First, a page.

What’s next: the Mexican Grand Prix

Mexico City – 30th October

After many aborted attempts and a 23-year gap between Grands Prix, Formula One returned to Mexico last year, and the race weekend at the Autodromo Hermanos Rodriguez was heralded as a triumph on and off the circuit. 

The course is named after the revered Rodriguez brothers, Ricardo and Pedro, who both sadly lost their lives on tracks.  It was the Ricardo’s emergence in 1961, driving for Ferrari aged just 19, which provided the spark, prompting the decision to build the track in the Magdalena Mixhuca Park just to the east of Mexico City. Pedro’s success later in the decade helped build the fervent home support which was reinvigorated in 2015.

Improvements to the once notoriously bumpy track were made possible with after an injection of private and governmental funds. The five-year deal between the local authorities, Formula One Management, and event promoters Corporacion Interamericana de Entretenimiento (CIE), will see Formula One racing continue in Mexico until at least 2018.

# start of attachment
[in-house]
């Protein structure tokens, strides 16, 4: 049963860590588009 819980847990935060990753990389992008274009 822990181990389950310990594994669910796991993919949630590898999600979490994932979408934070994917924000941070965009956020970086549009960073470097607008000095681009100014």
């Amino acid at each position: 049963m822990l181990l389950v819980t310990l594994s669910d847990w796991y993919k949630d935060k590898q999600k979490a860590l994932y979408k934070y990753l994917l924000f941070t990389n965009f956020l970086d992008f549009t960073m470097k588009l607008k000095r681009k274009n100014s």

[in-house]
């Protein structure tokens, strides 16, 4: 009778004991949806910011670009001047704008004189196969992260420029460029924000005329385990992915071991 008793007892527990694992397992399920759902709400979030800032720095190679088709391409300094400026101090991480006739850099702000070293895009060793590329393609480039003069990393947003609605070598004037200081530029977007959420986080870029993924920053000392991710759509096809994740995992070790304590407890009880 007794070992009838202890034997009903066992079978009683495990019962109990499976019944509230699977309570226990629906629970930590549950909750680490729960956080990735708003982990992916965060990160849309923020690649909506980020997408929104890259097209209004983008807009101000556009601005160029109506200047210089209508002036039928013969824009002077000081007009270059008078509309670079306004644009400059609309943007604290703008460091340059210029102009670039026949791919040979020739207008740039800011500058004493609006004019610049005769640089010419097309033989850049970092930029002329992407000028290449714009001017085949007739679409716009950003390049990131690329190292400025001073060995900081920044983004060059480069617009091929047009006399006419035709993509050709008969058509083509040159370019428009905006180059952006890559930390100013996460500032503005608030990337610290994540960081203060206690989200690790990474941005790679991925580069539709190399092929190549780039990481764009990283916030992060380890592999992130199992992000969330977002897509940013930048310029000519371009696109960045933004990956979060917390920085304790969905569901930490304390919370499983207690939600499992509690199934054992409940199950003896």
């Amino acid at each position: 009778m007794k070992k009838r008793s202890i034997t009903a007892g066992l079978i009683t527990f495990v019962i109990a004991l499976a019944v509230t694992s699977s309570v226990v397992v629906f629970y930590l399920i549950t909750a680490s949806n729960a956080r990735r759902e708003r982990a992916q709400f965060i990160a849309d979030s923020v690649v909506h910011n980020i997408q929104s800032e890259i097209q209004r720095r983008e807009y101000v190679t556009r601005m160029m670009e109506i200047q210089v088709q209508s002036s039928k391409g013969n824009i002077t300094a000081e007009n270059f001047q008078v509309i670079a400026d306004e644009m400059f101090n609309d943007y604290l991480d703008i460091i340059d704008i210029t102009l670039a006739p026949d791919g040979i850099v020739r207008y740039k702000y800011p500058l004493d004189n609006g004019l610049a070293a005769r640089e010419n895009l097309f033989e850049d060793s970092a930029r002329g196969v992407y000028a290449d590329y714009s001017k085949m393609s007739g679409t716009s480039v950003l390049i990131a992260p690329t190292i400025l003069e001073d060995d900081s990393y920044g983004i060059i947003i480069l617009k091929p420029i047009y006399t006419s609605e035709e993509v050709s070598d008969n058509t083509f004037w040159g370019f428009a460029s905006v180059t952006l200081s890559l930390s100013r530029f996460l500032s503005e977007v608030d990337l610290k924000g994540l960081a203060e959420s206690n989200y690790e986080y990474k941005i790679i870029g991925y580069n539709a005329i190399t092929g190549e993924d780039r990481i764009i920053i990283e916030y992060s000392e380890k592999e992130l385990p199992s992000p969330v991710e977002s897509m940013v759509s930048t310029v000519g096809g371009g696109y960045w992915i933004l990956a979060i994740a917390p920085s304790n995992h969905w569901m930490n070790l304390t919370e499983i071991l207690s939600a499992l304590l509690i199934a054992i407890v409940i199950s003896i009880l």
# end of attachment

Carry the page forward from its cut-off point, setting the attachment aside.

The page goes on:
Like most of the new or returning Grand Prix venues Mexico had an impressive three-day crowd – a sell-out 330,000 people attended last year – but Mexico hopes not to emulate others in dropping numbers after the initial novelty wears off. Chief executive of CIE Alejandro Soberon said his Mexico City venue is already looking at erecting additional grandstands and planning for an increased 2016 crowd. “We're really going to shoot for 360,000 people next year,” Soberon told Autosport after the 2015 race.”We're going to try to find additional capacity, with the Esses an area where we are thinking we could put some people.”

“Given the word of mouth, and the level of interest we received from the people who are willing to buy a ticket for next year, we think the second year is going to be more successful than the first, and I know that rarely happens in Formula One,”Soberon added.

135,000 people turned out on race day to see the Nico Rosberg-piloted Mercedes win the first Mexican Grand Prix of the 21st century in an uncompromising manner.

The numbers in the stands were matched by those in the hospitality area, and, according to Nigel Geach, the local corporate market has responded well to the new event. “It’s interesting that they are virtually sold out of hospitality for Mexico,” Geach says, before adding that Mexico should be seen as a pillar of excellence. “It shows that if you get the right facilities with a mix of old fashioned and modern you can do it. I don’t think everybody thought it was going to take away from COTA, but a lot did. But it didn’t seem to – it is a different market.”

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